Because Yahoo has a lot more on the ball than just a bunch of outdated applications, like Yahoo Mail. While Google continues to dominate search, Yahoo has won a significant number of online battles with the search king:
* Yahoo! Mail, which accounts for almost 50% of the free email market, has more than 10 times the market share of Gmail;
* Yahoo! Answers is a major hit… Google Answers failed;
* Yahoo’s Flickr is a runaway hit… far outpacing Google’s Picasa photo site;
* In critical verticals, like finance, Yahoo remains the clear leader despite much effort by Google;
* Both Yahoo! and Google are cozying up to the newspaper industry with their respective efforts. Combine the two efforts and a successful outcome for all parties is almost guaranteed;
* Want to acquire display/brand ad expertise? Forget DoubleClick — Yahoo’s ad sales expertise and relationships with big Madison Ave brands and agencies are far superior. Besides, as long as Google’s going to get scrutinized under federal antitrust regulators, and now Congress, might as well go through all that headache with the promise of a much bigger catch at the end.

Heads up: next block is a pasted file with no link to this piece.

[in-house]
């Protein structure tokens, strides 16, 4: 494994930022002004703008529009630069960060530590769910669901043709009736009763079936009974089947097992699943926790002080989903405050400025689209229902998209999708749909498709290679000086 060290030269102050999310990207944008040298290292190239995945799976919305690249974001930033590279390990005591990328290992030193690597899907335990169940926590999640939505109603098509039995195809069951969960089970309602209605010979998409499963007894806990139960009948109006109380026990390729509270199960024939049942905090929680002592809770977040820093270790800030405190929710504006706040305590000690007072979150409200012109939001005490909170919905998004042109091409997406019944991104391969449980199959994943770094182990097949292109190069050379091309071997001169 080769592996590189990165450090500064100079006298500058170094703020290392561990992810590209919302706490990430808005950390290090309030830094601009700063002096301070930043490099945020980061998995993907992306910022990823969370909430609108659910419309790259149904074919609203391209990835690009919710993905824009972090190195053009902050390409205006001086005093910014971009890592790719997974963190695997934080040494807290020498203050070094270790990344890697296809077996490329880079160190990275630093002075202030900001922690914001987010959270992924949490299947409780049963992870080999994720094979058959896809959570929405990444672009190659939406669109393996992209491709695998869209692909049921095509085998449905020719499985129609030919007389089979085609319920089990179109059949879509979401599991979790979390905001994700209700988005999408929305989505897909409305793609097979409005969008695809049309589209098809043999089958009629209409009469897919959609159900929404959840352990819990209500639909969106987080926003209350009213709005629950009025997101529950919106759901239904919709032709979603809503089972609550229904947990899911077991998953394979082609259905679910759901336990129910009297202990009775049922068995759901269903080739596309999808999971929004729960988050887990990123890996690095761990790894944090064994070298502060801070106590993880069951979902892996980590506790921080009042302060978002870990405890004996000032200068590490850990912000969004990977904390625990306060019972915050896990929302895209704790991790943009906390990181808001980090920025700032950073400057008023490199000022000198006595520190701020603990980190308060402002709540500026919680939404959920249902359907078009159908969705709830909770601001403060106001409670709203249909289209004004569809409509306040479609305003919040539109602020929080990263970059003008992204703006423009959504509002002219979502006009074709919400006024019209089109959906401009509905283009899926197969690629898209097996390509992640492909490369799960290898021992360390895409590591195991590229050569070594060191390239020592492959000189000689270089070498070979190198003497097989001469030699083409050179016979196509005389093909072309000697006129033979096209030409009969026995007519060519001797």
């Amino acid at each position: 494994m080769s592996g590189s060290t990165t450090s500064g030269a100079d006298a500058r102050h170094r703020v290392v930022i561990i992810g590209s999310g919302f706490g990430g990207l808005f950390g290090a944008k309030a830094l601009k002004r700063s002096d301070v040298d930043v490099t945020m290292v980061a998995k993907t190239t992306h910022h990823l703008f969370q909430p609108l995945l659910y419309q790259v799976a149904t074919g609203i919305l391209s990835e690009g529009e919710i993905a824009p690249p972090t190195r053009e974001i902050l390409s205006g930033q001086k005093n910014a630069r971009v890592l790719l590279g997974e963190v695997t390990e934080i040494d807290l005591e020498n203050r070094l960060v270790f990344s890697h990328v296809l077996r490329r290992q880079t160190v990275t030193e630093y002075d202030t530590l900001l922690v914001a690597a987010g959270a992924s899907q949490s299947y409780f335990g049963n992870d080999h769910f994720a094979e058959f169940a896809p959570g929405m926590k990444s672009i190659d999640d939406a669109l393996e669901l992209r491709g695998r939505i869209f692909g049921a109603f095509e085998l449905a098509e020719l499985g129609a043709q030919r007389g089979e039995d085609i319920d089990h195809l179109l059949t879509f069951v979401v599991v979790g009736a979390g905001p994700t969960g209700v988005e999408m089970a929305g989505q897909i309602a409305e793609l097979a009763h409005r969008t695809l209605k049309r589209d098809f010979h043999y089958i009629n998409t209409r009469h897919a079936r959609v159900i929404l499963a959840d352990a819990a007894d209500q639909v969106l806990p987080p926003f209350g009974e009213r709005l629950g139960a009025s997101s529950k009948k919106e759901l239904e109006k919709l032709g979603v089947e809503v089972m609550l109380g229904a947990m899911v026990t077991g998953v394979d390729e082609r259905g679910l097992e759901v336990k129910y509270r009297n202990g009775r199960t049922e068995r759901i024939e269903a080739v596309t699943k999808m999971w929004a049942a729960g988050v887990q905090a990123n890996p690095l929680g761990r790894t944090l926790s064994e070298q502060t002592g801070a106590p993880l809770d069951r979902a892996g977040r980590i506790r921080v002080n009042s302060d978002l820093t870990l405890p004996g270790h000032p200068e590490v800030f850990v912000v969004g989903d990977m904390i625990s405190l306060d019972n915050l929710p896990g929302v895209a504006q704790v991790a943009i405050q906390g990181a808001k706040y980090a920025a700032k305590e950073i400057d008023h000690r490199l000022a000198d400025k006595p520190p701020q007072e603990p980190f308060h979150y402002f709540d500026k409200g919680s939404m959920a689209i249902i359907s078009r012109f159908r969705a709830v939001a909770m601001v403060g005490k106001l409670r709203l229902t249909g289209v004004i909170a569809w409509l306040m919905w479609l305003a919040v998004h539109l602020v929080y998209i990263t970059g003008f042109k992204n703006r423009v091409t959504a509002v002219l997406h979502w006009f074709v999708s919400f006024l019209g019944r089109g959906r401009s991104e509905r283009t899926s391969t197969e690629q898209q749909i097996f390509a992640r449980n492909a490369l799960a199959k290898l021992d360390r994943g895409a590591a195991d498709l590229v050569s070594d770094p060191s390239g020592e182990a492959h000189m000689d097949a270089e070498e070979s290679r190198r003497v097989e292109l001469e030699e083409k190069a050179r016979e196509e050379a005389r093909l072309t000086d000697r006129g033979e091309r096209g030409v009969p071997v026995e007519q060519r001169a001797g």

In short, Young's argument is that Google's search and AdWords juggernauts would only serve to propel Yahoo's strengths, while pushing Yahoo's inferior search platform out of the picture.
My biggest beef with Young's argument is the threat of regulatory backlash. Right now Google looks like it could face a fight to finalize its deal for DoubleClick. If Google faces this much resistance to buying DoubleClick, how much more friction would a deal for Yahoo create? I think this proposed deal could be the first major acquisition in the last few years to actually face the threat regulatory intervention, which is probably a sign that it makes great business sense.
What do you think? Should Google just buy Yahoo? Or is this deal impossible in the current regulatory and business environments?